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my guest tonight is an environmental activist who has inspired millions to join the fight against climate change and is the youngest person ever to be named "time" magazine's person of the year. please welcome, greta thunberg! greta, thank you so much for being here. >> hi. thank you for having me. >> stephen: i've so looked forward to talking to you, and i'm so glad you've made some time for us today because you have been extraordinarily busy in just the last week. i mean, obviously for the last two years. but in just the last week, i understand, yesterday, you were awarded the first ever gulbenkian prize for humanity, which is a portuguese prize, i understand. >> yes. >> stephen: and what is the award for? what was the presentation like? >> well, it's called the gulbenkian prize for humanity, so it's the humanitarian award, and it's, of course, a huge honor. the prize money is for 1 million
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euros, which is more money than i can even begin to imagine. >> stephen: wow, that is a lot of -- that's a lot of euro-euro bills, y'all. >> yeah. >> stephen: what will happen with that money now? >> well, all of that money will be donated through my foundation to projects and organizations who are working, who are fighting for a sustainable world and defending nature and helping those who have already been hit hardest by the climate, the ecological crisis. >> stephen: this past friday marked 100 weeks of your school strike for the climate. it started in august of 2018. you sat alone outside the swedish parliament. what did you imagine would happen, and what do you think of what has happened, what you've inspired since then? >> well, to be honest, i didn't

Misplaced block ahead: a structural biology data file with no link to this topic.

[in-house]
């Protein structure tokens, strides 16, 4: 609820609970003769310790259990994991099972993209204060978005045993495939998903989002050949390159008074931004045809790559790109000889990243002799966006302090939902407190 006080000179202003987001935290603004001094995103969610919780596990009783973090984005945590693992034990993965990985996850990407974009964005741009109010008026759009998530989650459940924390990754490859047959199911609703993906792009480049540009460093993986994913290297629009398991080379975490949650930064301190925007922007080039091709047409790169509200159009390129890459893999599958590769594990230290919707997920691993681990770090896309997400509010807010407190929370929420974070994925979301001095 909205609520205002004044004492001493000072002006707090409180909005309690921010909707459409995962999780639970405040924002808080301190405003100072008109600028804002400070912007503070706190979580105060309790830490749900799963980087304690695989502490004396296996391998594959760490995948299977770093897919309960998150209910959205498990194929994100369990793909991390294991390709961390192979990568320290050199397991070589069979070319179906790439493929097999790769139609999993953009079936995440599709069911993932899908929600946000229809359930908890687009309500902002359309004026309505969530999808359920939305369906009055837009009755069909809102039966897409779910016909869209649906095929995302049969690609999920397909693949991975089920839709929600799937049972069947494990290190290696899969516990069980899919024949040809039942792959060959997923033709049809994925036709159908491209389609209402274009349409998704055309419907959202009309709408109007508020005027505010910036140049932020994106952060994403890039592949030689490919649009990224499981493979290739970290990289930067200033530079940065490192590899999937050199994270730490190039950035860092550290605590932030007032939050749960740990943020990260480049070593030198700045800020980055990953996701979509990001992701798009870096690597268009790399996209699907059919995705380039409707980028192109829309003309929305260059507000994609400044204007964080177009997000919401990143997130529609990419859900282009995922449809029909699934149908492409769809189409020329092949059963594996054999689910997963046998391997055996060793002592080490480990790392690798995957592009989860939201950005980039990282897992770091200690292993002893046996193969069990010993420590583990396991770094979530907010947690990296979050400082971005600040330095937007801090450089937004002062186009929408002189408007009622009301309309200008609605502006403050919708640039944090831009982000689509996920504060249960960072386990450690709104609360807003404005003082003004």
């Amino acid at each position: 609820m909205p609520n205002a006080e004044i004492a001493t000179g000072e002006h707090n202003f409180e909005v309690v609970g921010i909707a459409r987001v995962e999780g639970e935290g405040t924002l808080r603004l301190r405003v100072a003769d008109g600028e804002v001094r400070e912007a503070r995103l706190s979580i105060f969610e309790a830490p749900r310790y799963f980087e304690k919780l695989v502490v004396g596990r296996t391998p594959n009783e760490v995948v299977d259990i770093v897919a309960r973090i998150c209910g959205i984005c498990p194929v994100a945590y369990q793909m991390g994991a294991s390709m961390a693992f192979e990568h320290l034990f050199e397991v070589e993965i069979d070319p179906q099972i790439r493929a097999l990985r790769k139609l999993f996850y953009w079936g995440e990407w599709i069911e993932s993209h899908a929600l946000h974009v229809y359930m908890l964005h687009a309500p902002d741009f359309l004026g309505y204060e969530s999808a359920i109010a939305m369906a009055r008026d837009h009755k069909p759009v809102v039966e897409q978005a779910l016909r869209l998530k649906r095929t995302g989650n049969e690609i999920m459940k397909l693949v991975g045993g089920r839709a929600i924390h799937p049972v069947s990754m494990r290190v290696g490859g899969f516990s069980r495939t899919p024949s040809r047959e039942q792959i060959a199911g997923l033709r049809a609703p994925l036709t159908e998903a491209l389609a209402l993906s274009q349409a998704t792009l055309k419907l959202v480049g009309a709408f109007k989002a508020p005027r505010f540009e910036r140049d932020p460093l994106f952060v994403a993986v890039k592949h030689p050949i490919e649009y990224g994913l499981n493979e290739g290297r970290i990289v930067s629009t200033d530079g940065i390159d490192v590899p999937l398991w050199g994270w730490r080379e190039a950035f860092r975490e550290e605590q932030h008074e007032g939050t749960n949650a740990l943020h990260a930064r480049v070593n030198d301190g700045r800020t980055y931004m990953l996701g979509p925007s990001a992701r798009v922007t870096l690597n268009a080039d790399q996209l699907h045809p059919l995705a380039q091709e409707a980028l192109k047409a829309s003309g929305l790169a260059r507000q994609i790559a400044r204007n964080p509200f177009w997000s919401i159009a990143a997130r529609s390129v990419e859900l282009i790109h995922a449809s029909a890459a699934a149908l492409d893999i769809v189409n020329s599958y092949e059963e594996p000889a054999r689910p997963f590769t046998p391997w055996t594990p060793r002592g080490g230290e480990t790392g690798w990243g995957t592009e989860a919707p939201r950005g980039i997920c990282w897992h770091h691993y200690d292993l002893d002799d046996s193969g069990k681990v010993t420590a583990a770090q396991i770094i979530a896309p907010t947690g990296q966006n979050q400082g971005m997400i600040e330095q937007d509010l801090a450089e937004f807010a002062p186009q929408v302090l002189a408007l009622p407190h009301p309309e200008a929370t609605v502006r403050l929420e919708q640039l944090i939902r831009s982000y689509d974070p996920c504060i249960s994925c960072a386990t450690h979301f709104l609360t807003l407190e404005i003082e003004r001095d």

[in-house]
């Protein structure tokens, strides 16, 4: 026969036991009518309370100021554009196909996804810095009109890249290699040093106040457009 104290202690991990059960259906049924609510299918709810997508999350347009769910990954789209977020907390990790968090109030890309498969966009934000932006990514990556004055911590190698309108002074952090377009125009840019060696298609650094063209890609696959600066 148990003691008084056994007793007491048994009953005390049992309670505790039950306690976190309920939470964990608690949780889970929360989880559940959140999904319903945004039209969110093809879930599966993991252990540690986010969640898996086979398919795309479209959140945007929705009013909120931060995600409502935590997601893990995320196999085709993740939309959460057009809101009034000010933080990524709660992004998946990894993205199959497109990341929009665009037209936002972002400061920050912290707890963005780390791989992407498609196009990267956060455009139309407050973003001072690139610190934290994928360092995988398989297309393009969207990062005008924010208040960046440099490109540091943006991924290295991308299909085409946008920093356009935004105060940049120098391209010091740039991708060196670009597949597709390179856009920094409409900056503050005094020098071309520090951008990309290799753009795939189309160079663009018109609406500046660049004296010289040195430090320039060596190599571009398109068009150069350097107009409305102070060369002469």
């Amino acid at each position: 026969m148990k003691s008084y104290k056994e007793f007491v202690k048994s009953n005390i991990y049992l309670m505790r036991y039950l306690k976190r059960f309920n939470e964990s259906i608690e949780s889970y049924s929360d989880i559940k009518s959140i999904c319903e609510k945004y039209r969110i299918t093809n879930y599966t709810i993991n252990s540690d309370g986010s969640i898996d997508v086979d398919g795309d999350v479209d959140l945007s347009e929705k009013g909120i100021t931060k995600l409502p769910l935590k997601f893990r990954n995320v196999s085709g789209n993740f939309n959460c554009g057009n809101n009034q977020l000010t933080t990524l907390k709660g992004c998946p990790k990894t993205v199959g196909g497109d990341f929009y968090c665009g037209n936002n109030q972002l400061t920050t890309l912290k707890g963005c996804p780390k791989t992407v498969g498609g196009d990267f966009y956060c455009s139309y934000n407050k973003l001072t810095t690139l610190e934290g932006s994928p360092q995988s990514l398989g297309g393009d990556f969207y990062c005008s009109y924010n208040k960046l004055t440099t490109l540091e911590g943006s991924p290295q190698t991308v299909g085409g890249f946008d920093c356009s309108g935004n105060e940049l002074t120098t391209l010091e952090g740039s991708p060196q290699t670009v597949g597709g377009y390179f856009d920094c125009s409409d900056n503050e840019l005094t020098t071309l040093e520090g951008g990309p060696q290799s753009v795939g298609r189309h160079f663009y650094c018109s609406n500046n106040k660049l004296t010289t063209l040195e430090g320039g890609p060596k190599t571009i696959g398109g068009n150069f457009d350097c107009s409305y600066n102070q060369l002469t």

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have any expectations at all. i just thought that's -- well, i need to do something because this is such a crucial time, and it is my moral duty as a human being, as a citizen, to do everything i can. so i just thought, well, i'll just do something. so i just sat down and started school striking. i didn't think it would lead to anything. i just thought i need to do something, anything. but then it just kind of exploded out of nowhere. it started spreading to different countries and then different continents and then suddenly, it was a global movement. >> stephen: to me, it spoke to a hunger for an opportunity to take action and for people to speak out, and you were a spark that lit that fire for people. what is it about the last 100 weeks of you doing this that surprised you the most?